Beverage maker Cott (NYSE:COT) is getting clobbered on Wall Street today. Its stock is the largest percentage loser on the NYSE, falling as much as 21%.

The company's stock has been rocked by its announcement that current-year earnings are going to be "substantially below previously announced guidance." How low has the limbo bar been lowered? The company didn't provide revised guidance.

Lowered guidance is nothing new for Cott. The company warned lower last year, citing rising raw material costs. So what's the excuse this time? You guessed it -- rising raw material costs, continued softness in the U.S. carbonated soft drink business, and a product mix shift to lower-margin bottled water.

Cott is the world's largest producer of retailer-branded soft drinks. Customers include Wal-Mart (NYSE:WMT) -- which represented an eye-popping 40% of total sales in the last full-year period for which data is available -- and a slew of others. Surprisingly, the company said in its latest SEC earnings filing that in the U.S., "while the carbonated soft drink industry continues to experience slow growth, the retailer brand segment is experiencing positive growth." Given the news, retail-branded drinks can't be doing that great.

Investors might want to take Cott's warnings and look at brand-name peers like Motley Fool Inside Value pick Coca-Cola (NYSE:KO), PepsiCo (NYSE:PEP), and Cadbury Schweppes (NYSE:CSG) to see what impact sales weakness and/or raw material cost increases might have on these stocks. Sales weakness for Cott might well equate to sales weakness elsewhere. Although Pepsi has been putting up sweet numbers and Cadbury has also produced tasty results, Coca-Cola Enterprises (NYSE:CCE), the largest Coca-Cola bottler in the world, recently warned that its third quarter would come in below analysts' estimates.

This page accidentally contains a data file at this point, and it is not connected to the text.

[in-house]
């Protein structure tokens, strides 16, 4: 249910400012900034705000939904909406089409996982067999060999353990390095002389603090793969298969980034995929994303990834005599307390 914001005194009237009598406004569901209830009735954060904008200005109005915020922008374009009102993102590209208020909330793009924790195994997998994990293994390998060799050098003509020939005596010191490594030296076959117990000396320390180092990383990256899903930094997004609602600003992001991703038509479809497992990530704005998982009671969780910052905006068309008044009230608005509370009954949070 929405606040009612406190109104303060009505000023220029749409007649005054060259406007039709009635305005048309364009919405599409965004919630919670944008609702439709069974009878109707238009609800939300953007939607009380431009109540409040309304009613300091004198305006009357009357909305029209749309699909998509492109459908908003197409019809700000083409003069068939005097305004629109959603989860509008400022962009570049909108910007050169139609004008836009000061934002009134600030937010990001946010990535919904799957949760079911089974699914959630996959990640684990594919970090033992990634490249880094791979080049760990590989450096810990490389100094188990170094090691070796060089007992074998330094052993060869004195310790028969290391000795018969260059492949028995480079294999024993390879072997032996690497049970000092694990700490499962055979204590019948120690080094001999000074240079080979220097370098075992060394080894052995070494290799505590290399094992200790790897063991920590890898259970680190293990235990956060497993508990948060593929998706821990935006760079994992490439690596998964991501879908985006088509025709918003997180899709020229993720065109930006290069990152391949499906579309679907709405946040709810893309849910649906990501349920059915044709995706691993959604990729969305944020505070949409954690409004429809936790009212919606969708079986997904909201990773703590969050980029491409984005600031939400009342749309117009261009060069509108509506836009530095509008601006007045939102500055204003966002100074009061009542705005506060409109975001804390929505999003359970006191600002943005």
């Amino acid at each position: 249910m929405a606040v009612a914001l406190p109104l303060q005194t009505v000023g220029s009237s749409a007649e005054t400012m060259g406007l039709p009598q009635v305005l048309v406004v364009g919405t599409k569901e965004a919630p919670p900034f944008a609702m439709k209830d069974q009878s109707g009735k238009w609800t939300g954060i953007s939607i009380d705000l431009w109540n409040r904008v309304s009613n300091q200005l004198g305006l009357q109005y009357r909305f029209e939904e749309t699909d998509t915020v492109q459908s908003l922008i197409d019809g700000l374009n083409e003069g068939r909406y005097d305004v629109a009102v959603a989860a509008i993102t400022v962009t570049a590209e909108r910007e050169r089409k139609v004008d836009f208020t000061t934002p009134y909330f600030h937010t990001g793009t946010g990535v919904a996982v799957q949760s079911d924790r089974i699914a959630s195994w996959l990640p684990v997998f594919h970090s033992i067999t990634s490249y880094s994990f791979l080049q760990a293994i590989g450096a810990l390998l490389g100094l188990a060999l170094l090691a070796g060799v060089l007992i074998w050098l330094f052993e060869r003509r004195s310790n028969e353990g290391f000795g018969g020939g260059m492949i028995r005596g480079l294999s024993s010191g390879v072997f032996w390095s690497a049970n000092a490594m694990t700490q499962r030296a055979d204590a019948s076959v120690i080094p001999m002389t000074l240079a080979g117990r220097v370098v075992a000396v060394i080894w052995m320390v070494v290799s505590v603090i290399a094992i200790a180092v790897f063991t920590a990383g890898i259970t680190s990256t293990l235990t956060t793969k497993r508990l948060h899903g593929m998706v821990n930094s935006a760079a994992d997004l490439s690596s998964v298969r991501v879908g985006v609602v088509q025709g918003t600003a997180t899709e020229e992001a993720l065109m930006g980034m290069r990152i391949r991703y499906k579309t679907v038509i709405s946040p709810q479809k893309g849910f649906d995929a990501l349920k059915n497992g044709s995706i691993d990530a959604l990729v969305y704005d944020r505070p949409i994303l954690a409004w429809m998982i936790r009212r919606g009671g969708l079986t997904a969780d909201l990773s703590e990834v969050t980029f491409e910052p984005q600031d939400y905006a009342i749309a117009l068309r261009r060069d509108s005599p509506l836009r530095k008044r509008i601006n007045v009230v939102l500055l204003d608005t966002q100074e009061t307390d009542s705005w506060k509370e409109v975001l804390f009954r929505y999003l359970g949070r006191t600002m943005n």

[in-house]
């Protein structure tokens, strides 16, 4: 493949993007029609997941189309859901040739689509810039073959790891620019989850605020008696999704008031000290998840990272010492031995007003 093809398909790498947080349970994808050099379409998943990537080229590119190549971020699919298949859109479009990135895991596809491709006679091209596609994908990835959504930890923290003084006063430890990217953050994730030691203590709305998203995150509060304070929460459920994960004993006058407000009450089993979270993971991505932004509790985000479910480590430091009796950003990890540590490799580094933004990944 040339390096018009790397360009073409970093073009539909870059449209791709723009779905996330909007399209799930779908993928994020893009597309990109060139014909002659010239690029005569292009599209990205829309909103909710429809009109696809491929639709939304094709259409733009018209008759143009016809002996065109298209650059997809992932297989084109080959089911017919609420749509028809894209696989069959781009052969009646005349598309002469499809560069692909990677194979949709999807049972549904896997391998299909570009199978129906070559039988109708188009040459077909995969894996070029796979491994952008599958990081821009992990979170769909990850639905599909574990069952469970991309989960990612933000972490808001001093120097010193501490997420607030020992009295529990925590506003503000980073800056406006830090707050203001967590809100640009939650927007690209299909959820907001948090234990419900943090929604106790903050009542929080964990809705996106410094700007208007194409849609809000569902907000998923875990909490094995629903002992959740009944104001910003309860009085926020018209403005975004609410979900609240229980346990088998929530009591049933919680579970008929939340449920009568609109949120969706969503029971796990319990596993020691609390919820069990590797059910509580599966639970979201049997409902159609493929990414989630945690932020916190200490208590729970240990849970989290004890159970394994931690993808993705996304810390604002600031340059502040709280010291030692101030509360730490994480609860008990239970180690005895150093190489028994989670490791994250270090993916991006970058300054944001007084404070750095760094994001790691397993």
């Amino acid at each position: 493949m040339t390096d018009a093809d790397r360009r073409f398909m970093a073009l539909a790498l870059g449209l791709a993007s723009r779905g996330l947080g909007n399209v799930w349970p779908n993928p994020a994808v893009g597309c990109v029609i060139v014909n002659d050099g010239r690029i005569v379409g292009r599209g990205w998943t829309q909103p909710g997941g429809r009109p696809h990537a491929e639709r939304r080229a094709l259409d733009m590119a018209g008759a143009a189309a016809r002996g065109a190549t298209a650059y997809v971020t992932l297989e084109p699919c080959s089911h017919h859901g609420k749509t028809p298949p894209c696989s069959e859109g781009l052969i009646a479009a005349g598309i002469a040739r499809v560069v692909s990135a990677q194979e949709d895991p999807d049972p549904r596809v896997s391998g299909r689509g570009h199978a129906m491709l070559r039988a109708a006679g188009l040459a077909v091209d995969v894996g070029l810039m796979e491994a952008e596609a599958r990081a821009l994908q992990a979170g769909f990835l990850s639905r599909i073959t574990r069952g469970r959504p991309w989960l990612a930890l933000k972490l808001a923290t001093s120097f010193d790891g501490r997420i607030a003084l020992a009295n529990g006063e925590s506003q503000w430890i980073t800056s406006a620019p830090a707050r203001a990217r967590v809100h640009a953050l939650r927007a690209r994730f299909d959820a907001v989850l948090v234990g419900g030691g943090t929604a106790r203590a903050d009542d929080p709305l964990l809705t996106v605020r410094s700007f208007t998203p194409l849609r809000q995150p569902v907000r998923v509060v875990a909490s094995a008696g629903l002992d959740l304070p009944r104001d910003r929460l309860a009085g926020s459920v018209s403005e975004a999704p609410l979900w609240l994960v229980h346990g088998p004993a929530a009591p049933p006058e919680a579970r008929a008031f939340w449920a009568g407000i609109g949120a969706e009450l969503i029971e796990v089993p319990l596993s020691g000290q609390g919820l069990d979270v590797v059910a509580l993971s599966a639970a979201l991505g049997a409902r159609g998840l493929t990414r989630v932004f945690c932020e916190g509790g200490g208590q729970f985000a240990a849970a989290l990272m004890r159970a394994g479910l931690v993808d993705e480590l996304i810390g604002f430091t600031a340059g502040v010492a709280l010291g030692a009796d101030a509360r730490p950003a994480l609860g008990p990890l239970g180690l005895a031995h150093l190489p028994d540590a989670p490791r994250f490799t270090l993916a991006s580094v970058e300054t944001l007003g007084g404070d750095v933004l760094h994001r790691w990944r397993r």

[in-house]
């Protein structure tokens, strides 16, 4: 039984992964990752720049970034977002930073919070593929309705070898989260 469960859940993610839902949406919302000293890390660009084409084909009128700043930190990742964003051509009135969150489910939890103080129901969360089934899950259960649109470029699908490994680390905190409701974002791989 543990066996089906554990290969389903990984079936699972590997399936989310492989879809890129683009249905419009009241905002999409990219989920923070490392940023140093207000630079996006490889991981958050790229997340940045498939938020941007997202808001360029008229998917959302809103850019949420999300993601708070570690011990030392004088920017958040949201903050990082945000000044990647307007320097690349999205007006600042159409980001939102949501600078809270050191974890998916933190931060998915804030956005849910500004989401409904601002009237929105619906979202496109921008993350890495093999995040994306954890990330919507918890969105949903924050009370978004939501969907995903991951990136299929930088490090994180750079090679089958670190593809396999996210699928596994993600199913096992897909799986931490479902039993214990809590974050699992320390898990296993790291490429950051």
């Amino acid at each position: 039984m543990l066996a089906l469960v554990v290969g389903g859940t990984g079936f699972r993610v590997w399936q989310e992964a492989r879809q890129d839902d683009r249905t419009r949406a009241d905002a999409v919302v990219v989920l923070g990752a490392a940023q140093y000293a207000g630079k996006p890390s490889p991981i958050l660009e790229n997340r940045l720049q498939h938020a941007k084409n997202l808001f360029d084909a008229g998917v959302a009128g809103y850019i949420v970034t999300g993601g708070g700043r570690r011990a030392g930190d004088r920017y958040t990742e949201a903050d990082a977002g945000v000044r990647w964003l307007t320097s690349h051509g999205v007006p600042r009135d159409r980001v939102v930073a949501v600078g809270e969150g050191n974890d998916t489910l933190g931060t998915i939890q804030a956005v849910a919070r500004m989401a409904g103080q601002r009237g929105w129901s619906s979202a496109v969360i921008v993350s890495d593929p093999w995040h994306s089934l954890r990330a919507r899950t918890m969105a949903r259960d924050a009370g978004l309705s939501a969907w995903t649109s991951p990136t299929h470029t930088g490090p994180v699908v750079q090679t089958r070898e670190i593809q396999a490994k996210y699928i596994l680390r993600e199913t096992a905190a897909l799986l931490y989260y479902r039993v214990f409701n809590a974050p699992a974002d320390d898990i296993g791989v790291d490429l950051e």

As consumers get squeezed by higher oil prices, soft sales expectations for relatively cheaper generic drinks like the ones Cott's makes indicates a fairly simple truism, to me: Soft drinks of any kind are discretionary purchases. We'd do well to remember that there's always tap water, the ever-cheaper alternative, waiting to steal sales.

Cott has been expected to grow earnings 12.1% annually for the next five years. If it does so and reaches analysts' 2006 earnings estimates of $1.25, the stock, currently at a new 52-week low, is what I'd call bargain priced. For this observer, though, the sales concentration at Wal-Mart is a big negative, as is the softness in U.S. sales.

Coca-Cola is a Motley Fool Inside Value pick. To see more invaluable value picks, click here for a free 30-day trial.

Fool contributor W.D. Crotty owns shares in PepsiCo. Click here to see The Motley Fool's disclosure policy.